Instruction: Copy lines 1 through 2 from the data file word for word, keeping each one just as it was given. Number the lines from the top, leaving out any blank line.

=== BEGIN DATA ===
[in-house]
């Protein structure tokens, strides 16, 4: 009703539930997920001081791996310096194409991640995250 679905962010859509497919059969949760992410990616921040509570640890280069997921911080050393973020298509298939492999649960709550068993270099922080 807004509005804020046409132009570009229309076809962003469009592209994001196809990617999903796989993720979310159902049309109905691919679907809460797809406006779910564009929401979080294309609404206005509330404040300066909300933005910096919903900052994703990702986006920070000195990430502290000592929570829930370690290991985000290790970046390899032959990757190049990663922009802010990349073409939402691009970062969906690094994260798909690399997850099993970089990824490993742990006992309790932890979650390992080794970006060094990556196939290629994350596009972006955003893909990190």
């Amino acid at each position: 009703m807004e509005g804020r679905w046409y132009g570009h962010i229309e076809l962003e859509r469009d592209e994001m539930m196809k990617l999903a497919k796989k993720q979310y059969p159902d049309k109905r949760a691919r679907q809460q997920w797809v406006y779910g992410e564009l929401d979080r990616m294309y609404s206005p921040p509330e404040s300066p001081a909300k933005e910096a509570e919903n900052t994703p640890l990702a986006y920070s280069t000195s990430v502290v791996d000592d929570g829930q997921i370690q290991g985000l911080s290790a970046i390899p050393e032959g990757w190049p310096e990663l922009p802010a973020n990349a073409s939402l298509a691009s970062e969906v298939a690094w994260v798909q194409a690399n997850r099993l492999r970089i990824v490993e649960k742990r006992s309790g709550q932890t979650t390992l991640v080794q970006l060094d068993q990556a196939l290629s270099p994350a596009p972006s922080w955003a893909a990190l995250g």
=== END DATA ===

[in-house]
């Protein structure tokens, strides 16, 4: 009703539930997920001081791996310096194409991640995250 679905962010859509497919059969949760992410990616921040509570640890280069997921911080050393973020298509298939492999649960709550068993270099922080 807004509005804020046409132009570009229309076809962003469009592209994001196809990617999903796989993720979310159902049309109905691919679907809460797809406006779910564009929401979080294309609404206005509330404040300066909300933005910096919903900052994703990702986006920070000195990430502290000592929570829930370690290991985000290790970046390899032959990757190049990663922009802010990349073409939402691009970062969906690094994260798909690399997850099993970089990824490993742990006992309790932890979650390992080794970006060094990556196939290629994350596009972006955003893909990190």